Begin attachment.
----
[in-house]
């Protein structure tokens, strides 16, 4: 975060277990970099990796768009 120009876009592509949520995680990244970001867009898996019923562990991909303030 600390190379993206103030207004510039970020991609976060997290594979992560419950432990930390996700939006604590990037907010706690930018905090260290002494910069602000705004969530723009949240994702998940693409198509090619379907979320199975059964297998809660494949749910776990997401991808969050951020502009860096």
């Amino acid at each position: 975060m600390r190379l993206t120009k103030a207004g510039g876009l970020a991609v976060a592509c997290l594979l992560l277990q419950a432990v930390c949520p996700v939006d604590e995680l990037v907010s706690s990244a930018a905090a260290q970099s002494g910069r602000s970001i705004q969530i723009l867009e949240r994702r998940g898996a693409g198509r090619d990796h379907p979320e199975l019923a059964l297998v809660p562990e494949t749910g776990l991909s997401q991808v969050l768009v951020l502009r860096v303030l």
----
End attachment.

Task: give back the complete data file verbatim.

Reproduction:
[in-house]
């Protein structure tokens, strides 16, 4: 975060277990970099990796768009 120009876009592509949520995680990244970001867009898996019923562990991909303030 600390190379993206103030207004510039970020991609976060997290594979992560419950432990930390996700939006604590990037907010706690930018905090260290002494910069602000705004969530723009949240994702998940693409198509090619379907979320199975059964297998809660494949749910776990997401991808969050951020502009860096």
């Amino acid at each position: 975060m600390r190379l993206t120009k103030a207004g510039g876009l970020a991609v976060a592509c997290l594979l992560l277990q419950a432990v930390c949520p996700v939006d604590e995680l990037v907010s706690s990244a930018a905090a260290q970099s002494g910069r602000s970001i705004q969530i723009l867009e949240r994702r998940g898996a693409g198509r090619d990796h379907p979320e199975l019923a059964l297998v809660p562990e494949t749910g776990l991909s997401q991808v969050l768009v951020l502009r860096v303030l």